As for replacing suspect components, since almost all of the systems core electronics are on a single PCB, many of the issues you are likely to encounter will not be something that can be repaired outside of a qualified repair facility capable of component level repair of this main PCB.
Because of this, having a little knowledge of what kinds of faults, failures and error messages one might encounter with a Sonosite portable system can be very helpful in making informed decisions on supporting, maintaining, and repairing them.
What to do with a Sonosite System that is displaying a blue-screen error?
One of the most commonly encountered failure modes on Sonosite systems is the “infamous blue screen.” This blue screen filled with undecipherable codes is usually the sign of a serious system fault. With perhaps a few exceptions, these blue screen error codes typically indicate the failure of one or more components on the main PCB.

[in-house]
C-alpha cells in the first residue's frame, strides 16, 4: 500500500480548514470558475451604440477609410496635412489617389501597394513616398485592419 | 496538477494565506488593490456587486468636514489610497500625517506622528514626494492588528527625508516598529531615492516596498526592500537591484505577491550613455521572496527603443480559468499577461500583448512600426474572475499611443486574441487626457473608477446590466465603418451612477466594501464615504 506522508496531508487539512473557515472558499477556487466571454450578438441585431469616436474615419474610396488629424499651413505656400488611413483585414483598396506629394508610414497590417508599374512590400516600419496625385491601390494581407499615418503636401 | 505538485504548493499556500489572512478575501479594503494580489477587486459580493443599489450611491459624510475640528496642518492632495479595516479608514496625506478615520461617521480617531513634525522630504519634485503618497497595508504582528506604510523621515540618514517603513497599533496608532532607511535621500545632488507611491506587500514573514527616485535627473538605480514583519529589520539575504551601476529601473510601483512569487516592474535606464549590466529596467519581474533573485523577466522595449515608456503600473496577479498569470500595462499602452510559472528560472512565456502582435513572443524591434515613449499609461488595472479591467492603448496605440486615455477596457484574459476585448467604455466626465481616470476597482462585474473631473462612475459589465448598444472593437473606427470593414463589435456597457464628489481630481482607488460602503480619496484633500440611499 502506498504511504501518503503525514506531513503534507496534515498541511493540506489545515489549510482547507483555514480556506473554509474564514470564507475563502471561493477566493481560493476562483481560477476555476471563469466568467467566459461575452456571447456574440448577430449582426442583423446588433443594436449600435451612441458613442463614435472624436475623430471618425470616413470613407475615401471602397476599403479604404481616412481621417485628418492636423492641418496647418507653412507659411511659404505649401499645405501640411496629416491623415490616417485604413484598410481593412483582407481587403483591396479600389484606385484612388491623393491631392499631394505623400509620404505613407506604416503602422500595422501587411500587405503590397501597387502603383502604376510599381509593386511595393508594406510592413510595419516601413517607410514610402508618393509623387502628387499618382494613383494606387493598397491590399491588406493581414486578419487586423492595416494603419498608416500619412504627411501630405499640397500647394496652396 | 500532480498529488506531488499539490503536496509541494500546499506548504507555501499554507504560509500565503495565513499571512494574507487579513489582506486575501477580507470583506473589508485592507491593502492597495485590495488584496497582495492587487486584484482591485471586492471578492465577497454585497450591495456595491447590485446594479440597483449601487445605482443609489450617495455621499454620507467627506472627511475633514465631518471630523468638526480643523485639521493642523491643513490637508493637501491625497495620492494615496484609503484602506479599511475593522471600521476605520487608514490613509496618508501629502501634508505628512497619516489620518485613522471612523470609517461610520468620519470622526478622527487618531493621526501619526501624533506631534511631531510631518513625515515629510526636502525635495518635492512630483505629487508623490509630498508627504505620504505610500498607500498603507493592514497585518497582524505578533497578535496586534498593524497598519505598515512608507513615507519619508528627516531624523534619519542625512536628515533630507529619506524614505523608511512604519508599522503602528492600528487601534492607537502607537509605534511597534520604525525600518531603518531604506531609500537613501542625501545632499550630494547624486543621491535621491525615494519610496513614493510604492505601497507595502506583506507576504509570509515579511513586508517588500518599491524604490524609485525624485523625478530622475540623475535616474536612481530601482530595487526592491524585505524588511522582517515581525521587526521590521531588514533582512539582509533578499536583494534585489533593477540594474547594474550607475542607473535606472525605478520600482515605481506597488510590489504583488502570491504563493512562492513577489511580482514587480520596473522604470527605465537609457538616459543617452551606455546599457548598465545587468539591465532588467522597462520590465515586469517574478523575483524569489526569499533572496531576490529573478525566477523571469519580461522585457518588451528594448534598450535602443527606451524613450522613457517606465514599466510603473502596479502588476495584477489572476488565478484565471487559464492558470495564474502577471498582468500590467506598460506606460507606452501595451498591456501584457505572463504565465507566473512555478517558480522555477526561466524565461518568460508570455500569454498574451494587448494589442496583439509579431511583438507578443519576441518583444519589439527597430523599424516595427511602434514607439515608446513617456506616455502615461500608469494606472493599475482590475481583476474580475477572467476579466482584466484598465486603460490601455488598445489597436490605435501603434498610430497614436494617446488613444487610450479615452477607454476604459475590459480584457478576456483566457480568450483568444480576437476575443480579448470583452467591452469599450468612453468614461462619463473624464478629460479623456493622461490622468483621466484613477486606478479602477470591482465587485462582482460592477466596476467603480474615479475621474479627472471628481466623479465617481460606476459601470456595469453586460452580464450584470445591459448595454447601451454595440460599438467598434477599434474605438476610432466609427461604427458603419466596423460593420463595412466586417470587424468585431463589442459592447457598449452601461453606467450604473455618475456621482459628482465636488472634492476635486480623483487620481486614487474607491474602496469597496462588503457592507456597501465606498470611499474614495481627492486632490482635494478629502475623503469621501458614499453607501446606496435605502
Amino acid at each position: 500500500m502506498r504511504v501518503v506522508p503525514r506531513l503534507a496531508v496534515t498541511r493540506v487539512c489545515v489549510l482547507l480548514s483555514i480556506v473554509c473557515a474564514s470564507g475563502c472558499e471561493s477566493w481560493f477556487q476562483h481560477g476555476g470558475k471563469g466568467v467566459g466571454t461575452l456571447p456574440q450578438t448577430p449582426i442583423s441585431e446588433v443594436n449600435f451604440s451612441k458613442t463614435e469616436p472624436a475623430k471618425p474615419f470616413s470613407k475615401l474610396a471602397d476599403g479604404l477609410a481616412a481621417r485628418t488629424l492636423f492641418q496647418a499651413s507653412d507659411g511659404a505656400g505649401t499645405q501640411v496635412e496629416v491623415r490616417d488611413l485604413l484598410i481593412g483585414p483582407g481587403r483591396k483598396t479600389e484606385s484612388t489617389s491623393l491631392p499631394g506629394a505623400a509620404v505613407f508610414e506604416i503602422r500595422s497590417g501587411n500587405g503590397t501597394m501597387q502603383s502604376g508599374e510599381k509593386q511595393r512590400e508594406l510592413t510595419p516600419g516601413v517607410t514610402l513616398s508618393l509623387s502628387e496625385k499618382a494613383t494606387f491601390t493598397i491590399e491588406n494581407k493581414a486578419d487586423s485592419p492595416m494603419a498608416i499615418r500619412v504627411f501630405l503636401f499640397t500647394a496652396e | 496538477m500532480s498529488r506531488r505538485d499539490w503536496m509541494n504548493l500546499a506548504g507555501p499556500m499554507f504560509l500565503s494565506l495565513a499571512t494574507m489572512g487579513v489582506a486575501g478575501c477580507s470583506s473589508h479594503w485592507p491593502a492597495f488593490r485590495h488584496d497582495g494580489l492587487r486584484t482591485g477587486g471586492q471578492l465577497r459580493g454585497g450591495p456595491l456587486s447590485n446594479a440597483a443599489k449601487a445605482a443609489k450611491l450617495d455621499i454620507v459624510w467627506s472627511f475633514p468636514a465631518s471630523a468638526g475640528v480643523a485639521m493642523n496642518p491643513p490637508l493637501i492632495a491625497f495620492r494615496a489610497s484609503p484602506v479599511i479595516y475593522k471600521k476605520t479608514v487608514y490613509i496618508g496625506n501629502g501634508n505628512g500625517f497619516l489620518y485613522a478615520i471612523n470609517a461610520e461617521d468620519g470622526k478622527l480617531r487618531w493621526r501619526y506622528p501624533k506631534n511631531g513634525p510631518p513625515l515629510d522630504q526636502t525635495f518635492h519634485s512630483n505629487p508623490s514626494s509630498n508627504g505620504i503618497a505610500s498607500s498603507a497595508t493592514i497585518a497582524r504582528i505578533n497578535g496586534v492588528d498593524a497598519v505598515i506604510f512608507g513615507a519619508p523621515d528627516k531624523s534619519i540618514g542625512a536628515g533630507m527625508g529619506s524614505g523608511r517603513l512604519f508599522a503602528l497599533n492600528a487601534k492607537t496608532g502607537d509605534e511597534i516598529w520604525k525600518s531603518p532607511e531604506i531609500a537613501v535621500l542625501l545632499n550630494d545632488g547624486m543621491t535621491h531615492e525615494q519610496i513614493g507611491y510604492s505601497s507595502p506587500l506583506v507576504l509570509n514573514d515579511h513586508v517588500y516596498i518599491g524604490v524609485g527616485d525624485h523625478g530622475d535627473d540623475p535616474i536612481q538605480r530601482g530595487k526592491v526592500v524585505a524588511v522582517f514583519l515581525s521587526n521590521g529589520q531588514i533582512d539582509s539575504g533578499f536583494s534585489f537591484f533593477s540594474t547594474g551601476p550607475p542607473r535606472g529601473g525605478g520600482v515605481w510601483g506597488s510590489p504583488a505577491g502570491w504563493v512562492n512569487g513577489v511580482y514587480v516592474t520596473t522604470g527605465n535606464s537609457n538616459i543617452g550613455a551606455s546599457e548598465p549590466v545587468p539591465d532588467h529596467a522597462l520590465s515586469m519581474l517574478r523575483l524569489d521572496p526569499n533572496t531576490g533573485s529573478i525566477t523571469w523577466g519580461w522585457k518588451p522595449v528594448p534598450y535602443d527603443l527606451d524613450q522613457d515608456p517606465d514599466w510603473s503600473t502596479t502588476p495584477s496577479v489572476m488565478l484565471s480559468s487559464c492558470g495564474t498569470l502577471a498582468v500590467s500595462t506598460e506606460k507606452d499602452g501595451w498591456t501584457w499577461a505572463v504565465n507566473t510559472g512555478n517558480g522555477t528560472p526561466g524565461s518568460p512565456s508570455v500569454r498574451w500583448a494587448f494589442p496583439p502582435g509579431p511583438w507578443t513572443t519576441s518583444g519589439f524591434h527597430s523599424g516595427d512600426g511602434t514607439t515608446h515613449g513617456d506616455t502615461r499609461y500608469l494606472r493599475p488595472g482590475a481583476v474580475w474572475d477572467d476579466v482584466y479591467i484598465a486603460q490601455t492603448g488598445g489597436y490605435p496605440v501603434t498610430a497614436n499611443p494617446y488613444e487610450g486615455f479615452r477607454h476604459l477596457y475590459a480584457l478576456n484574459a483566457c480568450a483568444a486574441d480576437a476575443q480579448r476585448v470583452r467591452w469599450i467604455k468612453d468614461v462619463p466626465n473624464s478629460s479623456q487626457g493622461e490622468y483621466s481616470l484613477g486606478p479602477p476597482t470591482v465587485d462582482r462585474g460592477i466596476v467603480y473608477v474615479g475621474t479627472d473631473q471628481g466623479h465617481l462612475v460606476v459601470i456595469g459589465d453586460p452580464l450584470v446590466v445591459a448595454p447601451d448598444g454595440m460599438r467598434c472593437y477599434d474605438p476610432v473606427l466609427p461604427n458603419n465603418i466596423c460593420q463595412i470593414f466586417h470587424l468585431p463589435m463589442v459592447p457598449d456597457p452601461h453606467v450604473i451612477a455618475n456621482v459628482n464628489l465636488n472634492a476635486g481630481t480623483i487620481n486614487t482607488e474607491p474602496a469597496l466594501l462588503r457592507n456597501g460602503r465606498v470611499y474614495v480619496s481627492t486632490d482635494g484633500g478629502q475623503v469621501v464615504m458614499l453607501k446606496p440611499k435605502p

Systems that boot immediately to a blue screen, a common issue, will typically have issues relating to the back-end such as the CPU or system firmware.
Systems that only display a blue screen error message once a probe is attached, another common issue, will likely have damage to the system’s acquisition front-end electronics. Error codes such as those shown here are common problems relating to the system front-end.
On Sonosite portable systems, almost all of these types of problems will require component-level repair of the main PCBA.
Could any of these “blue screen” errors be caused by a probe?